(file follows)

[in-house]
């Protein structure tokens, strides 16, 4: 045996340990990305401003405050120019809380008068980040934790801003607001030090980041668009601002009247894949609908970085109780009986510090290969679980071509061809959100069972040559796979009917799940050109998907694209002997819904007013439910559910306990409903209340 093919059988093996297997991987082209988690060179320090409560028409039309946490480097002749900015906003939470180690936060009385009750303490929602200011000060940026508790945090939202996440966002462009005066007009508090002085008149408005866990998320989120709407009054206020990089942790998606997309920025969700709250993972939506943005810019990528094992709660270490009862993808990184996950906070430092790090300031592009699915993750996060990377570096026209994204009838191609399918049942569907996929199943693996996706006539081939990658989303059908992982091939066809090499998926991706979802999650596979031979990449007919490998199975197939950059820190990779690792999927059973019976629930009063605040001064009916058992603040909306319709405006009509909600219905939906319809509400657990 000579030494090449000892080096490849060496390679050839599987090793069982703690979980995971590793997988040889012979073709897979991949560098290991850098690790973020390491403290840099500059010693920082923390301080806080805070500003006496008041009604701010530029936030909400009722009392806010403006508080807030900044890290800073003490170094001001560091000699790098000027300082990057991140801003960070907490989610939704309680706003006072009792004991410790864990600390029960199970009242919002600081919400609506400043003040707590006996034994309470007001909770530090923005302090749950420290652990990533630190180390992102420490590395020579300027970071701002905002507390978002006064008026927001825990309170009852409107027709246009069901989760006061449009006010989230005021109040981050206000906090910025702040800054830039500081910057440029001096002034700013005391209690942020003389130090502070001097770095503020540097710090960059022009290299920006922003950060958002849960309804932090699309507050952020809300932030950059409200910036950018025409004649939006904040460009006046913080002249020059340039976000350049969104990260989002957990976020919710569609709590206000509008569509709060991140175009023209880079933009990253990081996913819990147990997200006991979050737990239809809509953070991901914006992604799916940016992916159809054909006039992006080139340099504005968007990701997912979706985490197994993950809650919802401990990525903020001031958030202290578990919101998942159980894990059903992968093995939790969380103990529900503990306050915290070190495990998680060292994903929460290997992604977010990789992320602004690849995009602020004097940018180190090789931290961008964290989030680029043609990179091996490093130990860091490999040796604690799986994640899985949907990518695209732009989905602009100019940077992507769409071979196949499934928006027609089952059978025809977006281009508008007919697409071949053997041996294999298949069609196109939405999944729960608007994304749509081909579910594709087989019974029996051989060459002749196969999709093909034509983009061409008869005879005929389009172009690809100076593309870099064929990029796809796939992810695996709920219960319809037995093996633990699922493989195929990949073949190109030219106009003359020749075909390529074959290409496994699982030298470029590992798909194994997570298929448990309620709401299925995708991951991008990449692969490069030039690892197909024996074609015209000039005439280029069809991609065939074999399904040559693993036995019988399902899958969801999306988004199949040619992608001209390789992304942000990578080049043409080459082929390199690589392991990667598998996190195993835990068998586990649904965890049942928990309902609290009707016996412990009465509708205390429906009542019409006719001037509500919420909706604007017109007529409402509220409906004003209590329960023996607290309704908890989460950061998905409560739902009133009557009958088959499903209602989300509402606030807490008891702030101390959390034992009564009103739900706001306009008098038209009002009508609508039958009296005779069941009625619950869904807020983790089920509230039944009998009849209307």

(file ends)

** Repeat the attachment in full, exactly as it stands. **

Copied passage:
[in-house]
């Protein structure tokens, strides 16, 4: 045996340990990305401003405050120019809380008068980040934790801003607001030090980041668009601002009247894949609908970085109780009986510090290969679980071509061809959100069972040559796979009917799940050109998907694209002997819904007013439910559910306990409903209340 093919059988093996297997991987082209988690060179320090409560028409039309946490480097002749900015906003939470180690936060009385009750303490929602200011000060940026508790945090939202996440966002462009005066007009508090002085008149408005866990998320989120709407009054206020990089942790998606997309920025969700709250993972939506943005810019990528094992709660270490009862993808990184996950906070430092790090300031592009699915993750996060990377570096026209994204009838191609399918049942569907996929199943693996996706006539081939990658989303059908992982091939066809090499998926991706979802999650596979031979990449007919490998199975197939950059820190990779690792999927059973019976629930009063605040001064009916058992603040909306319709405006009509909600219905939906319809509400657990 000579030494090449000892080096490849060496390679050839599987090793069982703690979980995971590793997988040889012979073709897979991949560098290991850098690790973020390491403290840099500059010693920082923390301080806080805070500003006496008041009604701010530029936030909400009722009392806010403006508080807030900044890290800073003490170094001001560091000699790098000027300082990057991140801003960070907490989610939704309680706003006072009792004991410790864990600390029960199970009242919002600081919400609506400043003040707590006996034994309470007001909770530090923005302090749950420290652990990533630190180390992102420490590395020579300027970071701002905002507390978002006064008026927001825990309170009852409107027709246009069901989760006061449009006010989230005021109040981050206000906090910025702040800054830039500081910057440029001096002034700013005391209690942020003389130090502070001097770095503020540097710090960059022009290299920006922003950060958002849960309804932090699309507050952020809300932030950059409200910036950018025409004649939006904040460009006046913080002249020059340039976000350049969104990260989002957990976020919710569609709590206000509008569509709060991140175009023209880079933009990253990081996913819990147990997200006991979050737990239809809509953070991901914006992604799916940016992916159809054909006039992006080139340099504005968007990701997912979706985490197994993950809650919802401990990525903020001031958030202290578990919101998942159980894990059903992968093995939790969380103990529900503990306050915290070190495990998680060292994903929460290997992604977010990789992320602004690849995009602020004097940018180190090789931290961008964290989030680029043609990179091996490093130990860091490999040796604690799986994640899985949907990518695209732009989905602009100019940077992507769409071979196949499934928006027609089952059978025809977006281009508008007919697409071949053997041996294999298949069609196109939405999944729960608007994304749509081909579910594709087989019974029996051989060459002749196969999709093909034509983009061409008869005879005929389009172009690809100076593309870099064929990029796809796939992810695996709920219960319809037995093996633990699922493989195929990949073949190109030219106009003359020749075909390529074959290409496994699982030298470029590992798909194994997570298929448990309620709401299925995708991951991008990449692969490069030039690892197909024996074609015209000039005439280029069809991609065939074999399904040559693993036995019988399902899958969801999306988004199949040619992608001209390789992304942000990578080049043409080459082929390199690589392991990667598998996190195993835990068998586990649904965890049942928990309902609290009707016996412990009465509708205390429906009542019409006719001037509500919420909706604007017109007529409402509220409906004003209590329960023996607290309704908890989460950061998905409560739902009133009557009958088959499903209602989300509402606030807490008891702030101390959390034992009564009103739900706001306009008098038209009002009508609508039958009296005779069941009625619950869904807020983790089920509230039944009998009849209307």